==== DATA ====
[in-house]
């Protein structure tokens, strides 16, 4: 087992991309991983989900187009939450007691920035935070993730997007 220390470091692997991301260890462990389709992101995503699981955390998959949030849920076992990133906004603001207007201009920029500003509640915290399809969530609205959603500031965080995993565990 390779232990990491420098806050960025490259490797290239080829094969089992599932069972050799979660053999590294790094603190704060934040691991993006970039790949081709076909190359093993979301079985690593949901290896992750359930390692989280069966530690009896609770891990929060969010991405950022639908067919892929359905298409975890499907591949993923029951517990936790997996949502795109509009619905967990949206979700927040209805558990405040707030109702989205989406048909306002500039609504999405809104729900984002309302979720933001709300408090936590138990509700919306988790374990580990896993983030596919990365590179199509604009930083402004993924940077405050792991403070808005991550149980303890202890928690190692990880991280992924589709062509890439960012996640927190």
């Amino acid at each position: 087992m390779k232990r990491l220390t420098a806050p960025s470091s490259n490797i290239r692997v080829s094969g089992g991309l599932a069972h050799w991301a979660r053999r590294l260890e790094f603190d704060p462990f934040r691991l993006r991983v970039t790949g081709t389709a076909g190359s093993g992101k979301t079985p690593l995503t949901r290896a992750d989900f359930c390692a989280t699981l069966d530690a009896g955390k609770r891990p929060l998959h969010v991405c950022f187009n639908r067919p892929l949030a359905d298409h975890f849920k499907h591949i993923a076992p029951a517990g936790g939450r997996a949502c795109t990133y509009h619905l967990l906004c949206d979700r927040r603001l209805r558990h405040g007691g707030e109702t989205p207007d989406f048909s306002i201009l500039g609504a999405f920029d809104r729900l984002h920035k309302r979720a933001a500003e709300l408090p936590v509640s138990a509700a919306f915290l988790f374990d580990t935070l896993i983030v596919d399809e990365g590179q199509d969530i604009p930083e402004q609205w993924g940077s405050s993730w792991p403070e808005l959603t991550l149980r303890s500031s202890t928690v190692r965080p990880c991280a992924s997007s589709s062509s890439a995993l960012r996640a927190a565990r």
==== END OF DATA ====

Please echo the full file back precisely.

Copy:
[in-house]
């Protein structure tokens, strides 16, 4: 087992991309991983989900187009939450007691920035935070993730997007 220390470091692997991301260890462990389709992101995503699981955390998959949030849920076992990133906004603001207007201009920029500003509640915290399809969530609205959603500031965080995993565990 390779232990990491420098806050960025490259490797290239080829094969089992599932069972050799979660053999590294790094603190704060934040691991993006970039790949081709076909190359093993979301079985690593949901290896992750359930390692989280069966530690009896609770891990929060969010991405950022639908067919892929359905298409975890499907591949993923029951517990936790997996949502795109509009619905967990949206979700927040209805558990405040707030109702989205989406048909306002500039609504999405809104729900984002309302979720933001709300408090936590138990509700919306988790374990580990896993983030596919990365590179199509604009930083402004993924940077405050792991403070808005991550149980303890202890928690190692990880991280992924589709062509890439960012996640927190």
């Amino acid at each position: 087992m390779k232990r990491l220390t420098a806050p960025s470091s490259n490797i290239r692997v080829s094969g089992g991309l599932a069972h050799w991301a979660r053999r590294l260890e790094f603190d704060p462990f934040r691991l993006r991983v970039t790949g081709t389709a076909g190359s093993g992101k979301t079985p690593l995503t949901r290896a992750d989900f359930c390692a989280t699981l069966d530690a009896g955390k609770r891990p929060l998959h969010v991405c950022f187009n639908r067919p892929l949030a359905d298409h975890f849920k499907h591949i993923a076992p029951a517990g936790g939450r997996a949502c795109t990133y509009h619905l967990l906004c949206d979700r927040r603001l209805r558990h405040g007691g707030e109702t989205p207007d989406f048909s306002i201009l500039g609504a999405f920029d809104r729900l984002h920035k309302r979720a933001a500003e709300l408090p936590v509640s138990a509700a919306f915290l988790f374990d580990t935070l896993i983030v596919d399809e990365g590179q199509d969530i604009p930083e402004q609205w993924g940077s405050s993730w792991p403070e808005l959603t991550l149980r303890s500031s202890t928690v190692r965080p990880c991280a992924s997007s589709s062509s890439a995993l960012r996640a927190a565990r």